Imperfect, Flawed and Beautiful – How Social Media Impacts Body Dysmorphic Disorder

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Imperfect, Flawed and Beautiful – How Social Media Impacts Body Dysmorphic Disorder

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Body Dysmorphic Disorder (BDD) is an illness that affects about 200,000 people in the US each year, mostly making beginning appearances in those that are 12-13 years of age. BDD is incredibly severe, but can be even more dangerous in this day and age, where we have images of “ideal” beauty plastered everywhere.

With the use of social media making access to these types of images easier, sufferers of BDD are having a harder time coping with their illness than ever before. As a sufferer of BDD, I know how hard it is to look past your flaws, especially when unachievable beauty standards seem to be represented in many forms of media.

To give you a background of life with BDD, I’ll first have to explain what exactly it is. The definition that gives is “A body image disorder characterized by persistent and intrusive preoccupations with an imagined or slight defect in one’s appearance.” For people with BDD, it is hard to focus on anything except the perceived flaw. It becomes an obsession, which then leads to low self esteem, avoidance of other people, work, school, and even major depression and/or suicide attempts.

For me, personally, it would be difficult to look in mirrors, or to even see a reflection of myself at all. When it was at it’s worst, I would have breakdowns and anxiety attacks just at the sight of myself. It was hard to not be disgusted with who I am and how I looked. Unfortunately, I’m not the only person out there inflicted with this mental illness.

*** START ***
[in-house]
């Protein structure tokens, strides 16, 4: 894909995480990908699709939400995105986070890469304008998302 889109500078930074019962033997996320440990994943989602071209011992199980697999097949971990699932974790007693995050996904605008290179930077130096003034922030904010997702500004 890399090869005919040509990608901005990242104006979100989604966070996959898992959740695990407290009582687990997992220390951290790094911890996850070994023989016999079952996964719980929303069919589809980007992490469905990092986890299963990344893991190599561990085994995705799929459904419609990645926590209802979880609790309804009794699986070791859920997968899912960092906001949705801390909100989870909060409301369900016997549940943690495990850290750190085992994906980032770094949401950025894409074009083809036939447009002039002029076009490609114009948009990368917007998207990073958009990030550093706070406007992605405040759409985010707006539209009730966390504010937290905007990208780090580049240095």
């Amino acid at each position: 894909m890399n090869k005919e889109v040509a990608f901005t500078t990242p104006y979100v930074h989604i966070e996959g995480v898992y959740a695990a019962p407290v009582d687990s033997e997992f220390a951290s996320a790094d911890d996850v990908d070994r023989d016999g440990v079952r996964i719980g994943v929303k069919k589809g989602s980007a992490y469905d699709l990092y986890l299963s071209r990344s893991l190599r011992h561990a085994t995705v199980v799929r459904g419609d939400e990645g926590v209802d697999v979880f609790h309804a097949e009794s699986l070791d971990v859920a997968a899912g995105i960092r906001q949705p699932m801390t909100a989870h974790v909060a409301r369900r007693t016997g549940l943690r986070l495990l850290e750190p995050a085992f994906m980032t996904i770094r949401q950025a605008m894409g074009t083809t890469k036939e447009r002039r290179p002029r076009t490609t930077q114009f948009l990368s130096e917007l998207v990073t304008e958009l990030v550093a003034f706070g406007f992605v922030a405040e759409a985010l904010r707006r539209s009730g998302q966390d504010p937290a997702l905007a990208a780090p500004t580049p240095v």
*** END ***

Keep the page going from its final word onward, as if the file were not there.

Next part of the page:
BDD has been recognized since 1980, but was redefined in 1994. BDD has never been ideal for anyone suffering from it, but in this day and age, with media sources at the tip of our fingers, it has become even harder for us to cope. The average woman sees 400-600 ads on a daily basis, many of which have some sort of beauty representation, whether directly or indirectly.

Studies have shown the negative impact that the media can have on the youth, but just think about how strongly it can impact the youth who suffer from BDD. Body dysmorphia is a serious issue that’s not getting enough attention in the normal world, and certainly not the world of advertising or entertainment.

You may know somebody with BDD, but aren’t aware of it. Interacting with people afflicted with BDD takes patience. They may be persistent about disliking themselves, and that may be frustrating, but you just have to reassure them.

It’s hard to not really know what you look like, when you only see yourself in a distorted way. It’s also hard when you feel like people are lying to you all the time about how you look. It’s hard to live on a day to day basis when you can’t even comfortably look at yourself in a mirror. We need to help acknowledge BDD and the difficulties that come with it, because the more we know about it, the more we can help those afflicted.